4-week averaged Evaporative Demand Drought Index (EDDI) as of 20 February 2021. Areas of average to low EDDI are shown in white and blue and cover most the northern states and the central plains. Areas of high EDDI are shown in yellow and red and cover southern California, Arizona and New Mexico.
4-week Evaporative Demand Drought Index (EDDI) for February 20, 2021. Source: NOAA/Earth System Research Laboratories/Physical Sciences Laboratory.

Seasonal Outlooks: March–May 2021

Temperature Outlook

For March–May, there is a greater chance for above-normal temperatures across the Intermountain West, with the highest probabilities in southern New Mexico.

Climate Prediction Center 3-month temperature outlook, showing the probability of exceeding the median temperature for the months of March through May 2021. Odds favor below normal temperatures for the Pacifc northwest while odds favor above normal temperatures for the rest of the country with especially high odds for above normal temperatures for New Mexico and Texas.
3-month temperature outlook for the U.S., showing the probability of exceeding the median temperature for the months of March through May 2021. Source: NOAA Climate Prediction Center.

Precipitation Outlook

The Climate Prediction Center's precipitation outlook shows that below-average rainfall is the most likely outcome for March–May across the southwest, including Arizona, New Mexico, Colorado, most of Utah, and southern Wyoming.

Climate Prediction Center 3-month precipitation outlook, showing the probability of exceeding the median precipitation for the months of March through May 2021. Odds favor below normal precipitation for most of the Intermountain West while odds favor above normal precipitation for the northwest and the Great Lakes regions.
3-month precipitation outlook for the U.S., showing the probability of exceeding the median precipitation for the months of March through May 2021. Source: NOAA Climate Prediction Center.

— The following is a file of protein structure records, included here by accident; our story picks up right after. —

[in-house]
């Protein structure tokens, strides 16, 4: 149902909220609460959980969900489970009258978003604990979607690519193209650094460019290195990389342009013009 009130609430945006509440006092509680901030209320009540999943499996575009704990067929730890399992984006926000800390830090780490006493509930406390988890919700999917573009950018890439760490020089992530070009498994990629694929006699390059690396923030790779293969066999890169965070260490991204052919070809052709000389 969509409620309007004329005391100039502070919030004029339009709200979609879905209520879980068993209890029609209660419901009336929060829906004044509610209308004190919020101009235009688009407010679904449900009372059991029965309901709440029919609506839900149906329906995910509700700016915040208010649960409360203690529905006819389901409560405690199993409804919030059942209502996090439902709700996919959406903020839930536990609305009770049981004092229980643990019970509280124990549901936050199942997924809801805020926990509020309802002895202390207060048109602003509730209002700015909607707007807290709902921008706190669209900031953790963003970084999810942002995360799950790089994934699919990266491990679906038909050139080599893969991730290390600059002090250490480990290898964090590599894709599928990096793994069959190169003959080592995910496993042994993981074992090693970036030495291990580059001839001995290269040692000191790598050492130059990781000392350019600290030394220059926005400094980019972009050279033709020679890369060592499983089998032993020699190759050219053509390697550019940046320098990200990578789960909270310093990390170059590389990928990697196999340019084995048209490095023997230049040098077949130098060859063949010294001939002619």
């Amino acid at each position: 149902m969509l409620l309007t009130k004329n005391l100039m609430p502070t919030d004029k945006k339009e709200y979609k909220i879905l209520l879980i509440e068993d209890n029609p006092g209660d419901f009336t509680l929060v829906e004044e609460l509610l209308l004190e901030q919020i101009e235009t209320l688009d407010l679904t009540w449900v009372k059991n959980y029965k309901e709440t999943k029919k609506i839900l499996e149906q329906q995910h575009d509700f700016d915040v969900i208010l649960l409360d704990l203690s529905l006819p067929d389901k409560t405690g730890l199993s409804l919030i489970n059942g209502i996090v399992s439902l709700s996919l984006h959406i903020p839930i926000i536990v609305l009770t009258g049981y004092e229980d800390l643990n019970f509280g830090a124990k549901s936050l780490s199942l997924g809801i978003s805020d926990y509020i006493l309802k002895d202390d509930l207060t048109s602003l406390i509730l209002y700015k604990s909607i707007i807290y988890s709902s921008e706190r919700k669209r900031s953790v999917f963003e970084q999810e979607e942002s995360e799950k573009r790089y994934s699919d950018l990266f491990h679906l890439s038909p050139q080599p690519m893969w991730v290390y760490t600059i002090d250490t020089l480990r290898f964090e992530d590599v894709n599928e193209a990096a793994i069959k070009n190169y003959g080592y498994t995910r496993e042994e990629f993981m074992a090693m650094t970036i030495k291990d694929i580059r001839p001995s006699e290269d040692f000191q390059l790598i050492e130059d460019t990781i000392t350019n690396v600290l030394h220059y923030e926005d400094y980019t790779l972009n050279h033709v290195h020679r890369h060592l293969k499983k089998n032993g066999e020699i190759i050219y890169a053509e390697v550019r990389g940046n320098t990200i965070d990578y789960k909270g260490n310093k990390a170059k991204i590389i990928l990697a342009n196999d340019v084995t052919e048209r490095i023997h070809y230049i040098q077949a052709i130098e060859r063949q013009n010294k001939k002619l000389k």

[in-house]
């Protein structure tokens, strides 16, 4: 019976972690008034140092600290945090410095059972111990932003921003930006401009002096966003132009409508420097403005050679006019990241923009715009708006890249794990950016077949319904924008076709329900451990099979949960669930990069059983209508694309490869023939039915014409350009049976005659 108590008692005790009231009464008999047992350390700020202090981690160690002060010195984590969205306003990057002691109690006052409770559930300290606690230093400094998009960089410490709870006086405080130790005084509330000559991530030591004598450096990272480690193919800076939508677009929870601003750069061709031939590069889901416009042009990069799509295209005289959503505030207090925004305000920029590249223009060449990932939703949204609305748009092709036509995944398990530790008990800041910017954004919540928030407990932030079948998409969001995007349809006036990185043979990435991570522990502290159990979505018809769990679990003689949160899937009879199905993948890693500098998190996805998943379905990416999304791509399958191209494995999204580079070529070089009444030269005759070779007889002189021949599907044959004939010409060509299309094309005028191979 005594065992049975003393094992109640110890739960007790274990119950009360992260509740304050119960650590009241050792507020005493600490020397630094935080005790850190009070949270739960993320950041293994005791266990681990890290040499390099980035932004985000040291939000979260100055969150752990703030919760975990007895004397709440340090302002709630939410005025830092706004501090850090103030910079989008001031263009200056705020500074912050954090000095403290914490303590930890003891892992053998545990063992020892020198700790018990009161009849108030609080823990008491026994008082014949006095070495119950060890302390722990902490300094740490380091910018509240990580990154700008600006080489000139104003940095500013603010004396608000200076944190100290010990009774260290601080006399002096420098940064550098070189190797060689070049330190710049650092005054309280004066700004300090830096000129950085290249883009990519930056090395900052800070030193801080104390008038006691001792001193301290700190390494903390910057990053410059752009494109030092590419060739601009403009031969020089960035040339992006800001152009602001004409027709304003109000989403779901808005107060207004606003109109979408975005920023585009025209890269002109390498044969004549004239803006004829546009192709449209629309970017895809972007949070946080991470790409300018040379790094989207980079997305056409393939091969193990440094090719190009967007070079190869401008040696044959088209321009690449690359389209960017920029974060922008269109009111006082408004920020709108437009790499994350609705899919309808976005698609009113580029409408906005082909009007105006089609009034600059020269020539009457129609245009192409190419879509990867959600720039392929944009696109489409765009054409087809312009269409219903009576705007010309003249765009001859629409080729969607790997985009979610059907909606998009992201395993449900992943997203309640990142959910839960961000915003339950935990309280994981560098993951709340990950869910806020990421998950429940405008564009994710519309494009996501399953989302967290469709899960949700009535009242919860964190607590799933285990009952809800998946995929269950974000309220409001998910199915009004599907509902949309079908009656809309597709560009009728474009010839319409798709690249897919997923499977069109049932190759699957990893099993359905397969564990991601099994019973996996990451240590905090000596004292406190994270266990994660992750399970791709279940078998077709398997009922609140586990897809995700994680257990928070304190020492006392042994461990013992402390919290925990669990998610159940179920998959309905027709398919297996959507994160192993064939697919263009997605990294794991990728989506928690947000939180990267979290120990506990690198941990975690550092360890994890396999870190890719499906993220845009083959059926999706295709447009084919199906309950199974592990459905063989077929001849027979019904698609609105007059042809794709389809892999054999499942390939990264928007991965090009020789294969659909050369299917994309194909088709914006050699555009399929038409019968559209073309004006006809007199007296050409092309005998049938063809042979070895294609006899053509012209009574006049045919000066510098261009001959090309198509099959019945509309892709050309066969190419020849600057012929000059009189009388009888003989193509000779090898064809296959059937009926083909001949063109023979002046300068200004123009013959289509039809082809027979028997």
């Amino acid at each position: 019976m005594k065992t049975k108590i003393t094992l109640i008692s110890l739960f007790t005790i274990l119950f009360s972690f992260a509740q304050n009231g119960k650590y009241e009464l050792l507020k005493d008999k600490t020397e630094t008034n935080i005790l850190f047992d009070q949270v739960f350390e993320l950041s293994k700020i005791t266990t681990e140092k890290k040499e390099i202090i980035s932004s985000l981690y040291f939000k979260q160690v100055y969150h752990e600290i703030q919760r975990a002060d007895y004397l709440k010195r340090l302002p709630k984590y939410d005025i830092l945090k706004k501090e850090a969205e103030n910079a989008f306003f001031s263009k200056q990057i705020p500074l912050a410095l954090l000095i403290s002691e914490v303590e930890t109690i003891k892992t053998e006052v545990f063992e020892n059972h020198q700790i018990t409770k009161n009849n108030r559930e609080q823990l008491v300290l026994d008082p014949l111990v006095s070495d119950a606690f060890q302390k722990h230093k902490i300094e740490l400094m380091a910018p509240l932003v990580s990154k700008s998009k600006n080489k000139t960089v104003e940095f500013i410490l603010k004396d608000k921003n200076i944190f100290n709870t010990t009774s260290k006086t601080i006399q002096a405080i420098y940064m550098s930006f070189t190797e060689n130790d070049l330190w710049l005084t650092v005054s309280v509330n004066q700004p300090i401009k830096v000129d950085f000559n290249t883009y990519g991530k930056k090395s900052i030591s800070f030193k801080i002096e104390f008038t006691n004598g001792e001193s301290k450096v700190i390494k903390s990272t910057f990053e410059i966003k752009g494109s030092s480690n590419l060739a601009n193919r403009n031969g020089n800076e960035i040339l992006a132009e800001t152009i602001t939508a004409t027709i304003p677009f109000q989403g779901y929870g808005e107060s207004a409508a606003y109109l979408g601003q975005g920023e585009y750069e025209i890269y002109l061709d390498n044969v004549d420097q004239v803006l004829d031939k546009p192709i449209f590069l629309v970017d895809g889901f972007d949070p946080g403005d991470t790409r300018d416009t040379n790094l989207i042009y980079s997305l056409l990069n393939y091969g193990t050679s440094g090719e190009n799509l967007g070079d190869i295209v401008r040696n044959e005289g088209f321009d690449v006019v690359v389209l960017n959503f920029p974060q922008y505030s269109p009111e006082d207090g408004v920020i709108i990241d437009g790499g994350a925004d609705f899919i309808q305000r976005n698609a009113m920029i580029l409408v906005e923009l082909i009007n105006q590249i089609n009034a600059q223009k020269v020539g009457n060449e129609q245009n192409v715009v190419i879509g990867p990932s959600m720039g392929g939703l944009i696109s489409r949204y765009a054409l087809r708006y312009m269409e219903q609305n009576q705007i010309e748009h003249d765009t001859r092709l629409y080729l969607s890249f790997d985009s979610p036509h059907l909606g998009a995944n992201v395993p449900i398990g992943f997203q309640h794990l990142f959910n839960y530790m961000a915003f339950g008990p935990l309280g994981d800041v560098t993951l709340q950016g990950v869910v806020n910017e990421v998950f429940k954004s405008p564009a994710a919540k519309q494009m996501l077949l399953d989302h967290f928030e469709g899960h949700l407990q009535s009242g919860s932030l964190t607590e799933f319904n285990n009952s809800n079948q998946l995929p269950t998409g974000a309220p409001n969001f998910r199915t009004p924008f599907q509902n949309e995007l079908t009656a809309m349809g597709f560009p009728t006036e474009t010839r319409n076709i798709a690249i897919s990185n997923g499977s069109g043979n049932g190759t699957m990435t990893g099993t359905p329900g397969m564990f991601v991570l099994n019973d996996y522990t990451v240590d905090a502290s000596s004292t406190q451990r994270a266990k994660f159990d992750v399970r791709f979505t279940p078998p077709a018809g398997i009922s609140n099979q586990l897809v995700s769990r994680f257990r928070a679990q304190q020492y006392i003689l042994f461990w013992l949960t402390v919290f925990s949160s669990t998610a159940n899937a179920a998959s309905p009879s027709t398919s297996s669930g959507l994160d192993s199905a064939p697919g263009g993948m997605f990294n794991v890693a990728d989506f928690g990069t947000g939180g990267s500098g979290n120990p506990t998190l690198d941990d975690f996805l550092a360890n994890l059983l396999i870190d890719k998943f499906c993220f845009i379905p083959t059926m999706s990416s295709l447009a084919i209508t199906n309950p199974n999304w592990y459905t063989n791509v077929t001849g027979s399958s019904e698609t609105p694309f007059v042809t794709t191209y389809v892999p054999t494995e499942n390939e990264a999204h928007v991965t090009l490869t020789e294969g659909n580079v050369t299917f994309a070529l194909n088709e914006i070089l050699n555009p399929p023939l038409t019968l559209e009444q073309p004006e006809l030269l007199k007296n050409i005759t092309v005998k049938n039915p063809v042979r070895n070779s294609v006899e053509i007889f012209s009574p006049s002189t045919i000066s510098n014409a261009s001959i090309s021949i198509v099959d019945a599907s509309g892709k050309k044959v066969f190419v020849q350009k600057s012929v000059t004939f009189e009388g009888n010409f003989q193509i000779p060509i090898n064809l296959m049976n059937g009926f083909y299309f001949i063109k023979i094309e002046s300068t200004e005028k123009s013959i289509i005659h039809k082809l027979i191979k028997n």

Drought Outlook

Despite recent precipitation, drought conditions are forecast to continue at least through May across the Intermountain West.

Climate Prediction Center seasonal drought outlook, showing the probability drought conditions persisting, improving, or developing March through May 2021. Current drought conditions over the western US are forecast to persist while drought development is likely for parts of Kansas, Oklahoma, Texas, and Florida.
U.S. seasonal drought outlook, showing the probability drought conditions persisting, improving, or developing for March through May 2021. Source: NOAA Climate Prediction Center.

Climate Patterns

  • NOAA’s ENSO alert system status is currently a La Niña advisory with moderate La Niña conditions over the equatorial Pacific. 
  • There is a ~60% chance of a transition from La Niña to ENSO-Neutral during the Northern Hemisphere spring 2021 (April–June). 
  • Historically, the southwest has experienced continued dryness into spring during La Niña conditions. 

March–May Precipitation During La Niña: Increased Risk of Wet or Dry Extremes

Risk of wet or dry extremes from the historical composite of March through May La Ninas from NOAA ESRL/PSL for the continental US. Extreme dry conditions are likely for much of the Southwest and Florida.
March-April-May (MAM) rainfall pattern when averaged over historical La Niña events. Source: NOAA/Earth System Research Laboratories/Physical Sciences Laboratory.

For more information, please check out the NOAA ENSO blog and the Western Regional Climate Center info page about the La Niña impacts for the west.

State-Based Conditions and Impacts

Arizona

  • Statewide precipitation is 2.08 inches below water year average through January, making it the 14th driest water year on record so far.
    • Snowpack (SWE) in the Salt River and Upper Gila river basins are below 50% of normal.
  • Dry soil beneath the snowpack will reduce run-off and aquifer recharge.
  • Exceptionally hot and dry monsoon killed hundreds of Saguaro cacti in central and southern Arizona, largely due to extreme soil temperatures. Saguaros take decades to reach 3 feet tall and can live 150–200 years.

SNOTEL Snow Water Equivalent Percent of Normal

 Arizona snowpack. Verda System average is 81% of normal Snow Water Equivalent (SWE) and has virtually no reservoir storage. The Salt System Average is 50% of normal SWE and had the largest reservoir.
Source: USDA Natural Resources Conservation Service.

Colorado

  • A series of winter storms in mid-February provided 2–4 inches of precipitation to western Colorado.
  • Snowpack along the western slopes is currently 80%–90% of normal. Catchments east of the Divide are 90%–100% of normal.